Not only is that advice dead wrong, but done right a range actually leads to better results than going with one number, according to a new study from researchers at Columbia University, first covered at The Wall Street Journal (paywall).

It’s not that people don’t know to throw out a range. More than half of people reported using one at some point in their most recent negotiation, a separate study (pdf) recently found. But there’s scant advice on how to figure out the correct range to use, or at what point in the negotiation to deploy it.

The Columbia researchers had a hunch, and their study bore it ...

​Five Ways to Avoid GAO’s High-Risk List

In February, the Government Accountability Office welcomed the incoming Congress with its 2015 high-risk list of poor performing federal programs—an unlimited gift card for some, a messy glitter bomb for others.

I read the report. Well, OK, I skimmed it and focused on the sections of most interest. Federal real property is at the top if the list for me. The trend I noticed over and over again were the low scores on demonstrating progress. Immediately I wondered—are agencies not making actual progress or is it a communication issue?

There is no objective, observable way to know. So, I suspect it’s somewhere in the middle—performance measure purgatory.

Performance measures are incredibly fragile and yet they endure year after year—even when they’re not precisely what we want to measure. They are almost always confusing or misleading and ripe for manipulation.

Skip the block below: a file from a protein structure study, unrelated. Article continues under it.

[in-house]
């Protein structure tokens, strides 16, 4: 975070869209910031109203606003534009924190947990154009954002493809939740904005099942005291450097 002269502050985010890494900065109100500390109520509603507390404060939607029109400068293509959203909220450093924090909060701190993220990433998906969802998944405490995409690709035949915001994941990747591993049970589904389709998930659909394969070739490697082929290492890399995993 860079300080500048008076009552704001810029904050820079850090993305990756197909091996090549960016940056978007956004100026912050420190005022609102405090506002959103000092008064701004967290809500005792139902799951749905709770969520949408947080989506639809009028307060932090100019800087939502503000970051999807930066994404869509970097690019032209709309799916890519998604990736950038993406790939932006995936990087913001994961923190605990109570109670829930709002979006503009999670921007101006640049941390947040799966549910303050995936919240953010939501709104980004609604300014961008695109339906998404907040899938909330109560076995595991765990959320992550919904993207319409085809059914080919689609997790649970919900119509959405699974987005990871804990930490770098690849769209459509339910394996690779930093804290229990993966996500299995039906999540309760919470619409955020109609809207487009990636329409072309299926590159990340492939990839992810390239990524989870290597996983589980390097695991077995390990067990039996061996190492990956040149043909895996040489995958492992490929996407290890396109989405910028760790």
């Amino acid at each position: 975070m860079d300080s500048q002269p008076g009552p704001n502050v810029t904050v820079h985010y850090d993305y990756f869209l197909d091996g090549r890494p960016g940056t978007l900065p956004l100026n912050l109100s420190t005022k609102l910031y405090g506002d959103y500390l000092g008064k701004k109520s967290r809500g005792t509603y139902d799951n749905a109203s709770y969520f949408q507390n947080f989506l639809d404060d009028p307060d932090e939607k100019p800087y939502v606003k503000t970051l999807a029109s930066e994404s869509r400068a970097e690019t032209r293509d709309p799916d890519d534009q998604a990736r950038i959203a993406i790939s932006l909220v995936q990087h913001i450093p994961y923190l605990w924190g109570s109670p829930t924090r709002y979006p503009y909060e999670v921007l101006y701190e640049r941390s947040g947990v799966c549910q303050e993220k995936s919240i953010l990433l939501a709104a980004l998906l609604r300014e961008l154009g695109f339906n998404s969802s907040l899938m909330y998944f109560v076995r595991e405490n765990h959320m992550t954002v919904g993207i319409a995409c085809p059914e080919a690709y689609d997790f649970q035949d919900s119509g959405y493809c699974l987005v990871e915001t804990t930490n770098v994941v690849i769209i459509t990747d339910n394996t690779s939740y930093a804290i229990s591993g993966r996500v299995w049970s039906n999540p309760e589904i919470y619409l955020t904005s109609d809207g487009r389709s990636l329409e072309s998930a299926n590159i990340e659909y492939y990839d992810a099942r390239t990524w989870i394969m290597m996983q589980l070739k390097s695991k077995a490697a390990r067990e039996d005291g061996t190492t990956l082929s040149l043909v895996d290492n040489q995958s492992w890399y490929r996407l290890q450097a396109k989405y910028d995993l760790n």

Despite the challenges we all have in working with performance measures, they are what we have right now to quantify our impact. Unfortunately, we never get as much accomplished as we’d like. We have to explain ourselves at every turn, justify the budget, make up for delays, motivate staff, and on top of it ...

How to Manage Up Without Ever Leaving Your Cubicle

Contrary to what many people think, leadership has nothing to do with titles and organizational charts. In fact, someone in a cubicle with no direct reports can still be a leader for one simple reason: Leadership is about being able to influence others.

“Leading up” (or “managing up”) allows anyone to positively influence the boss, or even the boss’s boss. Often when direct reports see their boss doing something questionable or that doesn’t appear to make sense, they just assume the boss has thought it through. However, the truth is, they may be unaware of the real implications.

Let’s take two recent examples from the news. While we don’t know the particulars, we can imagine that if someone on Hillary Clinton’s staff noticed her using her private email for official State Department correspondence, that person could have “managed up” by respectfully bringing the potential implications to her attention. Similarly, NBC News anchor Brian Williams, who was suspended after questions about his reporting surfaced, might have been approached by a member of the crew who recalled, for example, that he was not in the helicopter that was fired upon in Iraq as he said, but in ...